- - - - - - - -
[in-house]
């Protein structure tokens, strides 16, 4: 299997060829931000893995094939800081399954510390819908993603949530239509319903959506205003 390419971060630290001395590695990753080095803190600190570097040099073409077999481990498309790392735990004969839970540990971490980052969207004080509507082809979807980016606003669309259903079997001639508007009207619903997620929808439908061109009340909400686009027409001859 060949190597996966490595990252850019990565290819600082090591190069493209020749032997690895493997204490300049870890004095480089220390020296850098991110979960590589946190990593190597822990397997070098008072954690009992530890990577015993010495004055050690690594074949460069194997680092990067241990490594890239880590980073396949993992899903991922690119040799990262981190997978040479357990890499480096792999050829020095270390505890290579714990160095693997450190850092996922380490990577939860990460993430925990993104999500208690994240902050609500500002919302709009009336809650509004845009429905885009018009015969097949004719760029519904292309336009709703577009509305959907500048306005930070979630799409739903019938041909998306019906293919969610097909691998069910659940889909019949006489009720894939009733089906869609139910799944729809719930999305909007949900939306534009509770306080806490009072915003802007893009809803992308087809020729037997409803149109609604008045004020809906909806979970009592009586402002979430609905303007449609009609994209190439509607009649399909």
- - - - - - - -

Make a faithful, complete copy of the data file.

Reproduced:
[in-house]
């Protein structure tokens, strides 16, 4: 299997060829931000893995094939800081399954510390819908993603949530239509319903959506205003 390419971060630290001395590695990753080095803190600190570097040099073409077999481990498309790392735990004969839970540990971490980052969207004080509507082809979807980016606003669309259903079997001639508007009207619903997620929808439908061109009340909400686009027409001859 060949190597996966490595990252850019990565290819600082090591190069493209020749032997690895493997204490300049870890004095480089220390020296850098991110979960590589946190990593190597822990397997070098008072954690009992530890990577015993010495004055050690690594074949460069194997680092990067241990490594890239880590980073396949993992899903991922690119040799990262981190997978040479357990890499480096792999050829020095270390505890290579714990160095693997450190850092996922380490990577939860990460993430925990993104999500208690994240902050609500500002919302709009009336809650509004845009429905885009018009015969097949004719760029519904292309336009709703577009509305959907500048306005930070979630799409739903019938041909998306019906293919969610097909691998069910659940889909019949006489009720894939009733089906869609139910799944729809719930999305909007949900939306534009509770306080806490009072915003802007893009809803992308087809020729037997409803149109609604008045004020809906909806979970009592009586402002979430609905303007449609009609994209190439509607009649399909």